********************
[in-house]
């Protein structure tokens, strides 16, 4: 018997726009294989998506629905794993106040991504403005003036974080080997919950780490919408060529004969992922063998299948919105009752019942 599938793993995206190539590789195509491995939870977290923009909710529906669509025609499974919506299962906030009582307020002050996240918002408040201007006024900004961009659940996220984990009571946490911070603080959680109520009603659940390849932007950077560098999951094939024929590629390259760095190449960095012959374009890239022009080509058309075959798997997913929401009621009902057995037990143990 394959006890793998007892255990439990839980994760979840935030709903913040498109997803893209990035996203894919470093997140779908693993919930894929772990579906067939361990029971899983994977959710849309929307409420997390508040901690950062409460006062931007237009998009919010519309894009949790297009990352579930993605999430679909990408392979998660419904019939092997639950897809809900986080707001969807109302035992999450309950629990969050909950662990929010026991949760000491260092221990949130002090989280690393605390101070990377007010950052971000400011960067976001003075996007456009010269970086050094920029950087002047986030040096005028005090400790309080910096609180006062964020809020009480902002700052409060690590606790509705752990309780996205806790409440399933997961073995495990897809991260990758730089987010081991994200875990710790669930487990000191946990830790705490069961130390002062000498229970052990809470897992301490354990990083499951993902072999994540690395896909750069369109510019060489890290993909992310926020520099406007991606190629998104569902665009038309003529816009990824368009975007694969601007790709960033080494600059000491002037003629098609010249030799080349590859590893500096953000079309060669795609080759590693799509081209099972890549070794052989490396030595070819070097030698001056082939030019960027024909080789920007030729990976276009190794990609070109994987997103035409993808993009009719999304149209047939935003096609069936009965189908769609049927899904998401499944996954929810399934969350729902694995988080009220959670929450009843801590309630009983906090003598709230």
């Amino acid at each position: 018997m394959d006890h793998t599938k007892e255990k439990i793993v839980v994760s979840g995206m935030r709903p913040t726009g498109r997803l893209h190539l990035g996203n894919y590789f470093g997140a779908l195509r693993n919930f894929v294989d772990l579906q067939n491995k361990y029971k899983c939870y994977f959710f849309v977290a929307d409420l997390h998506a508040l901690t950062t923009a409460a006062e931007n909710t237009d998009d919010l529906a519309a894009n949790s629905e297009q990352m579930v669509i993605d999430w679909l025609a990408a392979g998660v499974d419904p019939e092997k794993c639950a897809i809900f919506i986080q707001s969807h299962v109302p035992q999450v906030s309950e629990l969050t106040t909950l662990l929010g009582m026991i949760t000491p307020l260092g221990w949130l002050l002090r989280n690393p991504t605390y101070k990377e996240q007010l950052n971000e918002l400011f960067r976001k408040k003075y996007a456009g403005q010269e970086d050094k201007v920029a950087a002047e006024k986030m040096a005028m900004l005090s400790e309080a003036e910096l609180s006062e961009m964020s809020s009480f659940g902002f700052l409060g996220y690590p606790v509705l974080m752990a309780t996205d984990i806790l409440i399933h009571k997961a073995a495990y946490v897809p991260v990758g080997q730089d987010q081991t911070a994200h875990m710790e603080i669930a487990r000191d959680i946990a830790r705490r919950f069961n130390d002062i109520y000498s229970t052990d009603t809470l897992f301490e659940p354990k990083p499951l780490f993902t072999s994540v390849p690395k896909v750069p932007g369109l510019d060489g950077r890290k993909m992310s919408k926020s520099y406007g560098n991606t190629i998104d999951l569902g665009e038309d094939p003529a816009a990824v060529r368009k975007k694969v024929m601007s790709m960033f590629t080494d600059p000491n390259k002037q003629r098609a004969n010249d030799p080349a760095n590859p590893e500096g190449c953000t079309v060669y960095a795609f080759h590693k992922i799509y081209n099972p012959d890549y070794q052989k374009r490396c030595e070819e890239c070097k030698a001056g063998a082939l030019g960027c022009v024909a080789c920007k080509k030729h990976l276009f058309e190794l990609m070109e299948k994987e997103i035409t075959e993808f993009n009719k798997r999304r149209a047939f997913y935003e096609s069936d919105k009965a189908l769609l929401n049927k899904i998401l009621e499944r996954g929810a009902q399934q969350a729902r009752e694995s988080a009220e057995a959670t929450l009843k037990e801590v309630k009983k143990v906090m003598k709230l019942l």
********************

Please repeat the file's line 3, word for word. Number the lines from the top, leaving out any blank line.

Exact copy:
């Amino acid at each position: 018997m394959d006890h793998t599938k007892e255990k439990i793993v839980v994760s979840g995206m935030r709903p913040t726009g498109r997803l893209h190539l990035g996203n894919y590789f470093g997140a779908l195509r693993n919930f894929v294989d772990l579906q067939n491995k361990y029971k899983c939870y994977f959710f849309v977290a929307d409420l997390h998506a508040l901690t950062t923009a409460a006062e931007n909710t237009d998009d919010l529906a519309a894009n949790s629905e297009q990352m579930v669509i993605d999430w679909l025609a990408a392979g998660v499974d419904p019939e092997k794993c639950a897809i809900f919506i986080q707001s969807h299962v109302p035992q999450v906030s309950e629990l969050t106040t909950l662990l929010g009582m026991i949760t000491p307020l260092g221990w949130l002050l002090r989280n690393p991504t605390y101070k990377e996240q007010l950052n971000e918002l400011f960067r976001k408040k003075y996007a456009g403005q010269e970086d050094k201007v920029a950087a002047e006024k986030m040096a005028m900004l005090s400790e309080a003036e910096l609180s006062e961009m964020s809020s009480f659940g902002f700052l409060g996220y690590p606790v509705l974080m752990a309780t996205d984990i806790l409440i399933h009571k997961a073995a495990y946490v897809p991260v990758g080997q730089d987010q081991t911070a994200h875990m710790e603080i669930a487990r000191d959680i946990a830790r705490r919950f069961n130390d002062i109520y000498s229970t052990d009603t809470l897992f301490e659940p354990k990083p499951l780490f993902t072999s994540v390849p690395k896909v750069p932007g369109l510019d060489g950077r890290k993909m992310s919408k926020s520099y406007g560098n991606t190629i998104d999951l569902g665009e038309d094939p003529a816009a990824v060529r368009k975007k694969v024929m601007s790709m960033f590629t080494d600059p000491n390259k002037q003629r098609a004969n010249d030799p080349a760095n590859p590893e500096g190449c953000t079309v060669y960095a795609f080759h590693k992922i799509y081209n099972p012959d890549y070794q052989k374009r490396c030595e070819e890239c070097k030698a001056g063998a082939l030019g960027c022009v024909a080789c920007k080509k030729h990976l276009f058309e190794l990609m070109e299948k994987e997103i035409t075959e993808f993009n009719k798997r999304r149209a047939f997913y935003e096609s069936d919105k009965a189908l769609l929401n049927k899904i998401l009621e499944r996954g929810a009902q399934q969350a729902r009752e694995s988080a009220e057995a959670t929450l009843k037990e801590v309630k009983k143990v906090m003598k709230l019942l």